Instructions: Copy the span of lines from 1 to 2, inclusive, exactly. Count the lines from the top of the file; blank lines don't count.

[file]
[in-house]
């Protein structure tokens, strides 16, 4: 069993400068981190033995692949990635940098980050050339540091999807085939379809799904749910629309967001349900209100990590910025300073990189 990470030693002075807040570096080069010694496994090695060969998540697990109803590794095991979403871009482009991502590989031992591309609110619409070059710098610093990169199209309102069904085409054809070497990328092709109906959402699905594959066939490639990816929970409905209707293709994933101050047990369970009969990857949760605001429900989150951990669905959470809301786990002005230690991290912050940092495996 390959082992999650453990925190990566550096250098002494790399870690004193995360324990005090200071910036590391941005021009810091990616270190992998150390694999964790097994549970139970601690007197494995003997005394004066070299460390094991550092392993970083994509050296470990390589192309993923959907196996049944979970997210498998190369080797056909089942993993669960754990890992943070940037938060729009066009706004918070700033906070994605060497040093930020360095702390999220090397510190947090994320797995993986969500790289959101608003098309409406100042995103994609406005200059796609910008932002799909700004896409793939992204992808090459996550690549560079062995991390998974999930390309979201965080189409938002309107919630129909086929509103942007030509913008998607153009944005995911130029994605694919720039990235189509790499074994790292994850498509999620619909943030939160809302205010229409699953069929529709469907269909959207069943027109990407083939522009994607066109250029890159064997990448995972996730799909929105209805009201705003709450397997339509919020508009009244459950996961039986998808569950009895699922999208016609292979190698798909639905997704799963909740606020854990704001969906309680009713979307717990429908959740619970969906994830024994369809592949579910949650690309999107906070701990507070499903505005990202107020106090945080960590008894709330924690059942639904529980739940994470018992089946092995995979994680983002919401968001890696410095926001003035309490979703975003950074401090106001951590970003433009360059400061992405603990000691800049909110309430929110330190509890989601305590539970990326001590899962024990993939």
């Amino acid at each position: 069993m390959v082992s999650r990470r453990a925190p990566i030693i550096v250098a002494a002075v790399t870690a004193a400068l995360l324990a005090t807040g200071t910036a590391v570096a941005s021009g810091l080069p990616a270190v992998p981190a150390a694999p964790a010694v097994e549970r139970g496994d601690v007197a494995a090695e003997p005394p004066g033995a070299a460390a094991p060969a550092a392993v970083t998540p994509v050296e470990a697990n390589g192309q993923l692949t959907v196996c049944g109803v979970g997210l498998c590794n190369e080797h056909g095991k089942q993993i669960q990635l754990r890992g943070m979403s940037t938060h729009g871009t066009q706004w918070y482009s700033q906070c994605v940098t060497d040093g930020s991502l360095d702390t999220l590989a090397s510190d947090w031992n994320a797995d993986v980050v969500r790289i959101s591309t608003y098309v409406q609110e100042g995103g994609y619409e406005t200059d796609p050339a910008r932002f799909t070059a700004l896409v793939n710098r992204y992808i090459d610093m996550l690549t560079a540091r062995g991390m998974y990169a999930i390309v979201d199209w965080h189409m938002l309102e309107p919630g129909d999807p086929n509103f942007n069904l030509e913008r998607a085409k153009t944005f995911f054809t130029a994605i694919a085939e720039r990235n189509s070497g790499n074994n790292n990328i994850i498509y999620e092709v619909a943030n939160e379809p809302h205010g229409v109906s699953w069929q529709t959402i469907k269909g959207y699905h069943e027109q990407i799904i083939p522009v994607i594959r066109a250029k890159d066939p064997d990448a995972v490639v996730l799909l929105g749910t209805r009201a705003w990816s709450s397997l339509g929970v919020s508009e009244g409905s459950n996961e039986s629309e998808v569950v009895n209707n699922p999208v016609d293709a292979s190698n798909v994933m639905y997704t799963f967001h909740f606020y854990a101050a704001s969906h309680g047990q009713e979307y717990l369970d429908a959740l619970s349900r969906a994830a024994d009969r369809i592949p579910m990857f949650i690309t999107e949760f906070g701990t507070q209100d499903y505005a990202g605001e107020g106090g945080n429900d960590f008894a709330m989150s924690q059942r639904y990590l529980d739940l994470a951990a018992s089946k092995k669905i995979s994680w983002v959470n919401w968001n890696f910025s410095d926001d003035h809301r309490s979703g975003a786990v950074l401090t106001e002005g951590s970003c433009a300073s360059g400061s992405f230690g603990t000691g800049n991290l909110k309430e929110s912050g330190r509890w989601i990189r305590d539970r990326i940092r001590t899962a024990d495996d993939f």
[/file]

[in-house]
């Protein structure tokens, strides 16, 4: 069993400068981190033995692949990635940098980050050339540091999807085939379809799904749910629309967001349900209100990590910025300073990189 990470030693002075807040570096080069010694496994090695060969998540697990109803590794095991979403871009482009991502590989031992591309609110619409070059710098610093990169199209309102069904085409054809070497990328092709109906959402699905594959066939490639990816929970409905209707293709994933101050047990369970009969990857949760605001429900989150951990669905959470809301786990002005230690991290912050940092495996 390959082992999650453990925190990566550096250098002494790399870690004193995360324990005090200071910036590391941005021009810091990616270190992998150390694999964790097994549970139970601690007197494995003997005394004066070299460390094991550092392993970083994509050296470990390589192309993923959907196996049944979970997210498998190369080797056909089942993993669960754990890992943070940037938060729009066009706004918070700033906070994605060497040093930020360095702390999220090397510190947090994320797995993986969500790289959101608003098309409406100042995103994609406005200059796609910008932002799909700004896409793939992204992808090459996550690549560079062995991390998974999930390309979201965080189409938002309107919630129909086929509103942007030509913008998607153009944005995911130029994605694919720039990235189509790499074994790292994850498509999620619909943030939160809302205010229409699953069929529709469907269909959207069943027109990407083939522009994607066109250029890159064997990448995972996730799909929105209805009201705003709450397997339509919020508009009244459950996961039986998808569950009895699922999208016609292979190698798909639905997704799963909740606020854990704001969906309680009713979307717990429908959740619970969906994830024994369809592949579910949650690309999107906070701990507070499903505005990202107020106090945080960590008894709330924690059942639904529980739940994470018992089946092995995979994680983002919401968001890696410095926001003035309490979703975003950074401090106001951590970003433009360059400061992405603990000691800049909110309430929110330190509890989601305590539970990326001590899962024990993939």